Glinda of Oz

Page 03

"My magic cannot tell me that," confessed Glinda, "for the magic of the Skeezers prevents anyone outside of their domain knowing anything about them."

"The Flatheads must know, if they're going to fight the Skeezers," suggested Dorothy

"Perhaps so," Glinda replied, "but I can get little information concerning the Flatheads, either. They are people who inhabit a mountain just south of the Lake of the Skeezers. The mountain has steep sides and a broad, hollow top, like a basin, and in this basin the Flatheads have their dwellings. They also are magic- workers and usually keep to themselves and allow no one from outside to visit them. I have learned that the Flatheads number about one hundred people -- men, women and children -- while the Skeezers number just one hundred and one."

"What did they quarrel about, and why do they wish to fight one another?" was Ozma's next question.

"I cannot tell your Majesty that," said Glinda.

"But see here!" cried Dorothy, "it's against the law for anyone but Glinda and the Wizard to work magic in the Land of Oz, so if these two strange people are magic-makers they are breaking the law and ought to be punished!" Ozma smiled upon her little friend.

"Those who do not know me or my laws," she said, "cannot be expected to obey my laws. If we know nothing of the Skeezers or the Flatheads, it is likely that they know nothing of us."

"But they ought to know, Ozma, and we ought to know. Who's going to tell them, and how are we going to make them behave?"

"That," returned Ozma, "is what I am now considering. What would you advise, Glinda?"

The Sorceress took a little time to consider this question, before she made reply. Then she said: "Had you not learned of the existence of the Flatheads and the Skeezers, through my Book of Records, you would never have worried about them or their quarrels. So, if you pay no attention to these peoples, you may never hear of them again."

"But that wouldn't be right," declared Ozma. "I am Ruler of all the Land of Oz, which includes the Gillikin Country, the Quadling Country, the Winkie Country and the Munchkin Country, as well as the Emerald City, and being the Princess of this fairyland it is my duty to make all my people -- wherever they may be -- happy and content and to settle their disputes and keep them from quarreling. So, while the Skeezers and Flatheads may not know me or that I am their lawful Ruler, I now know that they inhabit my kingdom and are my subjects, so I would not be doing my duty if I kept away from them and allowed them to fight."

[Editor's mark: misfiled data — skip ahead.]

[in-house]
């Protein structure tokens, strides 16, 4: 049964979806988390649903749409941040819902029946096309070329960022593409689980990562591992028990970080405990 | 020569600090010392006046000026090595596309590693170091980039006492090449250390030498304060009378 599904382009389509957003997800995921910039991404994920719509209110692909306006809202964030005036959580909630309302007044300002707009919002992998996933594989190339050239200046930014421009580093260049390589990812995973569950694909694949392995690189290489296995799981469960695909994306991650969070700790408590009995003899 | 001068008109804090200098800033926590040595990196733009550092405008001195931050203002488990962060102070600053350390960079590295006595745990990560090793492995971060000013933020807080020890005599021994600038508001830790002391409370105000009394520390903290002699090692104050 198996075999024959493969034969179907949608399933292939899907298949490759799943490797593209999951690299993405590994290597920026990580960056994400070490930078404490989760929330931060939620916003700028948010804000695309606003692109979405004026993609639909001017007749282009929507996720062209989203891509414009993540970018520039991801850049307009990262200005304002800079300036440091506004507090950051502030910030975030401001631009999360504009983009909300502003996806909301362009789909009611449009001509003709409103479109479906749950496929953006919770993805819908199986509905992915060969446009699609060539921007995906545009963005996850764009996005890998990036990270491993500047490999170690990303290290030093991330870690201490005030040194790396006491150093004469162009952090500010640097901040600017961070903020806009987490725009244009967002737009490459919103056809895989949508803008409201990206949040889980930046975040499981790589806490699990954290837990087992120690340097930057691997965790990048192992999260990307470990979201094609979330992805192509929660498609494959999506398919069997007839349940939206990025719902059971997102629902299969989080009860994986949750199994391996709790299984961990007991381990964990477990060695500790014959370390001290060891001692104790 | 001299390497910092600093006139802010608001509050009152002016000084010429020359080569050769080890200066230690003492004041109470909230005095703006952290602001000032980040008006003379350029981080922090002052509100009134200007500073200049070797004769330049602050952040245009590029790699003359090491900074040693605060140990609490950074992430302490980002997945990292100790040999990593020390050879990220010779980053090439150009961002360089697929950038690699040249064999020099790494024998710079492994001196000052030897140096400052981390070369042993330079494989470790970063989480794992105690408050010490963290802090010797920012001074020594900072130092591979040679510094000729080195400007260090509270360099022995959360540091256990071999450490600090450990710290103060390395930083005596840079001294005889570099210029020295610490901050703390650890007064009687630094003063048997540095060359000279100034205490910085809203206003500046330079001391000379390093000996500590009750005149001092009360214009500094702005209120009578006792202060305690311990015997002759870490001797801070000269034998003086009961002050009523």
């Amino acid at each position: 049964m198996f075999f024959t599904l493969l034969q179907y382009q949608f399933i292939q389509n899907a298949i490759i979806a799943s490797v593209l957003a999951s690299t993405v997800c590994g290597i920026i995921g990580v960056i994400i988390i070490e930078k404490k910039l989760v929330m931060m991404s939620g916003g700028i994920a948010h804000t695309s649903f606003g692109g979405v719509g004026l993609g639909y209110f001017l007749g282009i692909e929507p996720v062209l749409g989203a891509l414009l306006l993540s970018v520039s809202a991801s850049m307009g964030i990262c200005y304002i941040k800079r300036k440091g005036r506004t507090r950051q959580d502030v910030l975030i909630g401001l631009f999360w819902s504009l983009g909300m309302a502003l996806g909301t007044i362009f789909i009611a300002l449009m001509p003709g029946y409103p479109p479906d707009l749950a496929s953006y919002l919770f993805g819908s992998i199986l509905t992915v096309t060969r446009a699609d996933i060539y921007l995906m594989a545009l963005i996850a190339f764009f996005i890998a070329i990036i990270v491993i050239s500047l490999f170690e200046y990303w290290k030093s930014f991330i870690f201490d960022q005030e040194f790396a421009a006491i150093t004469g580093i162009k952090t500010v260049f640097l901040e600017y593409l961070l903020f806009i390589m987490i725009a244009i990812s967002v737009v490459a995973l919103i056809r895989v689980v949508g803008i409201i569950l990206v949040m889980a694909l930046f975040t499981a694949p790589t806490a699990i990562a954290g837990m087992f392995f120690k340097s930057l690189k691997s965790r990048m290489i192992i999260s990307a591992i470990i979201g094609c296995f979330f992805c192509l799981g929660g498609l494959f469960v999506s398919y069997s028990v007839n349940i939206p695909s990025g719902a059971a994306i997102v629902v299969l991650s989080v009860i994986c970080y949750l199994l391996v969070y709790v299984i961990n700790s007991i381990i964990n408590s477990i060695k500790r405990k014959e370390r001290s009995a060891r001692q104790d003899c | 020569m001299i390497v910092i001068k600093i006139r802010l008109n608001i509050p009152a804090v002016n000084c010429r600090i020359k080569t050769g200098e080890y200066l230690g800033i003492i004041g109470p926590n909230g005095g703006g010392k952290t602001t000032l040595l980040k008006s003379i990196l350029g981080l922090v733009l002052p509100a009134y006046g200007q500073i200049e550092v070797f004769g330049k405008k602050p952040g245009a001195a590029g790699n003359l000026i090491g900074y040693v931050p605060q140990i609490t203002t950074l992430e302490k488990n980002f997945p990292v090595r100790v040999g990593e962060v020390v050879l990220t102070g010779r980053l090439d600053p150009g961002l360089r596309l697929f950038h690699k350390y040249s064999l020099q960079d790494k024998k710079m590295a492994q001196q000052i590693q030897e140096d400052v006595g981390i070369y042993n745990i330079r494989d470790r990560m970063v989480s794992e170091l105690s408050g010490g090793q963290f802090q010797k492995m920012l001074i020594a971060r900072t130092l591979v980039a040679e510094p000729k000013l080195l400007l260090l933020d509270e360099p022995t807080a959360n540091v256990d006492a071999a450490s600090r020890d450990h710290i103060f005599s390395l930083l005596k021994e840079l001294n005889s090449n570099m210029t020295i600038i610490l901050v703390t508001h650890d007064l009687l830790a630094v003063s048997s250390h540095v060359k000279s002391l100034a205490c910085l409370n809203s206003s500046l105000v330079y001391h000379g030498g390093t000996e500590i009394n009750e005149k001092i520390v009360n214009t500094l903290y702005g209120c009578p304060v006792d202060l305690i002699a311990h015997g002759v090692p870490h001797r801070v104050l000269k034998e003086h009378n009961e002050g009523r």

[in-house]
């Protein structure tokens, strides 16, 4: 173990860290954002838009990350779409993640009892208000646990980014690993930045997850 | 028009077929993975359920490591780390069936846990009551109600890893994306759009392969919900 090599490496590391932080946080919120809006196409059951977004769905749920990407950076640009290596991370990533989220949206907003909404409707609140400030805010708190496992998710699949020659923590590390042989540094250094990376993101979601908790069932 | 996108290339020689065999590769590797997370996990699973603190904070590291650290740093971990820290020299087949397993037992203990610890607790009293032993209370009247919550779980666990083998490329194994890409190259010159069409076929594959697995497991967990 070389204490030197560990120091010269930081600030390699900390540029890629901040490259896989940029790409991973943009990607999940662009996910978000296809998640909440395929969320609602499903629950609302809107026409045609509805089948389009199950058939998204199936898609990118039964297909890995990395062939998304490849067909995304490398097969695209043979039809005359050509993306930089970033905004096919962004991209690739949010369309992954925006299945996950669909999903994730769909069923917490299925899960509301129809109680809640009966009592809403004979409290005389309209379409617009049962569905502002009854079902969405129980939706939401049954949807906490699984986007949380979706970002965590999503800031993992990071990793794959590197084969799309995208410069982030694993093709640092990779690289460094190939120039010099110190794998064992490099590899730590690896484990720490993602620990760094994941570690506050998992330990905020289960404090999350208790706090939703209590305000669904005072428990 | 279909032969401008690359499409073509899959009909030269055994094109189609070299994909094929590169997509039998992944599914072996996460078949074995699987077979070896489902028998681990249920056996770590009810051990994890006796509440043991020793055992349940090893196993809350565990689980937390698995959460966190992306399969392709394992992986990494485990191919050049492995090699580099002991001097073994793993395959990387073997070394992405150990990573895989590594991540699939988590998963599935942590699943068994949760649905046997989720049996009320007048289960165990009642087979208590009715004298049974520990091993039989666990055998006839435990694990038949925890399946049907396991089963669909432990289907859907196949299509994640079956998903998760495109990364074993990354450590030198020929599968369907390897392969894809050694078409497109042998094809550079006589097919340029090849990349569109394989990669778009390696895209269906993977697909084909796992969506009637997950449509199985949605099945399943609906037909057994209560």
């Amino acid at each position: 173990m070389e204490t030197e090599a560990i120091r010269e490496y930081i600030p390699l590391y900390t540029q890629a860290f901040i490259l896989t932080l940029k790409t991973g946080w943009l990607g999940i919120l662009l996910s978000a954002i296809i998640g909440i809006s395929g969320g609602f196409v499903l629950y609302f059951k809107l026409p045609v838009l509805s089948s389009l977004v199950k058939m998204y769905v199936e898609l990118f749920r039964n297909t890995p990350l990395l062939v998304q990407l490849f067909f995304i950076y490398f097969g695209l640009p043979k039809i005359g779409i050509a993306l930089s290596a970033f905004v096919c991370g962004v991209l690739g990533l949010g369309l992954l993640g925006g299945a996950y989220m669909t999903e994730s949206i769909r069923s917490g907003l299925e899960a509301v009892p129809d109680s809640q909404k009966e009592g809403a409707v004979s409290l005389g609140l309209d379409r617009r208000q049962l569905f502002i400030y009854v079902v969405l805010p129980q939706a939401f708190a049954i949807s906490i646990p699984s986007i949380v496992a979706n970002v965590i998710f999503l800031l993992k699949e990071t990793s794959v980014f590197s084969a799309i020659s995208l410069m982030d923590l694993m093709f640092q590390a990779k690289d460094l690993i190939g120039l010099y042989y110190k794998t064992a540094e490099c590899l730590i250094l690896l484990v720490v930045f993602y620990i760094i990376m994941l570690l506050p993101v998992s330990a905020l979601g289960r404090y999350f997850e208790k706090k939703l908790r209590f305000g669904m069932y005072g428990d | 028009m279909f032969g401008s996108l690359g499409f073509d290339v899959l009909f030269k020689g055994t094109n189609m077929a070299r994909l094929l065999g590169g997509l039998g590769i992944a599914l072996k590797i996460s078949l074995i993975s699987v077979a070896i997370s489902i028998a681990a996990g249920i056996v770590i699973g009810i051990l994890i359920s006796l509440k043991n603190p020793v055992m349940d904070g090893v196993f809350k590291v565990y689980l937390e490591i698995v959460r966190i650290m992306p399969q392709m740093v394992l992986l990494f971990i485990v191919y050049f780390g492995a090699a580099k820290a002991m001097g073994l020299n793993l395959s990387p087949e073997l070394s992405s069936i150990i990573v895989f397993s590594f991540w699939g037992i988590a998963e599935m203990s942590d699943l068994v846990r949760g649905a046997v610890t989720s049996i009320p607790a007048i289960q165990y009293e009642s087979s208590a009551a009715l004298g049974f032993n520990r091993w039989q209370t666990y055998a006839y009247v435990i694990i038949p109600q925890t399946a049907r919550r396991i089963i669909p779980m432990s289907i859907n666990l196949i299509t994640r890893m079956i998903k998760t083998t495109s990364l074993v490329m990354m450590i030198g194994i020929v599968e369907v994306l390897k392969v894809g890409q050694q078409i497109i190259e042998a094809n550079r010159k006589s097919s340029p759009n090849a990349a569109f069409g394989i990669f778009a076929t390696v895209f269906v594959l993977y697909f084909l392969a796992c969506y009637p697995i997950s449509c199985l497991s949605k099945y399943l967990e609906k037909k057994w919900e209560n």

"That's a fact, Ozma," commented Dorothy. "You've got to go up to the Gillikin Country and make these people behave themselves and make up their quarrels. But how are you going to do it?"

"That is what is puzzling me also, your Majesty," said the Sorceress. "It may be dangerous for you to go into those strange countries, where the people are possibly fierce and warlike."

"I am not afraid," said Ozma, with a smile.

"'Tisn't a question of being 'fraid," argued Dorothy. "Of course we know you're a fairy, and can't be killed or hurt, and we know you've a lot of magic of your own to help you. But, Ozma dear, in spite of all this you've been in trouble before, on account of wicked enemies, and it isn't right for the Ruler of all Oz to put herself in danger."

"Perhaps I shall be in no danger at all," returned Ozma, with a little laugh. "You mustn't imagine danger, Dorothy, for one should only imagine nice things, and we do not know that the Skeezers and Flatheads are wicked people or my enemies. Perhaps they would be good and listen to reason."

"Dorothy is right, your Majesty," asserted the Sorceress. "It is true we know nothing of these faraway subjects, except that they intend to fight one another, and have a certain amount of magic power at their command. Such folks do not like to submit to interference and they are more likely to resent your coming among them than to receive you kindly and graciously, as is your due."

"If you had an army to take with you," added Dorothy, "it wouldn't be so bad; but there isn't such a thing as an army in all Oz."

"I have one soldier," said Ozma.

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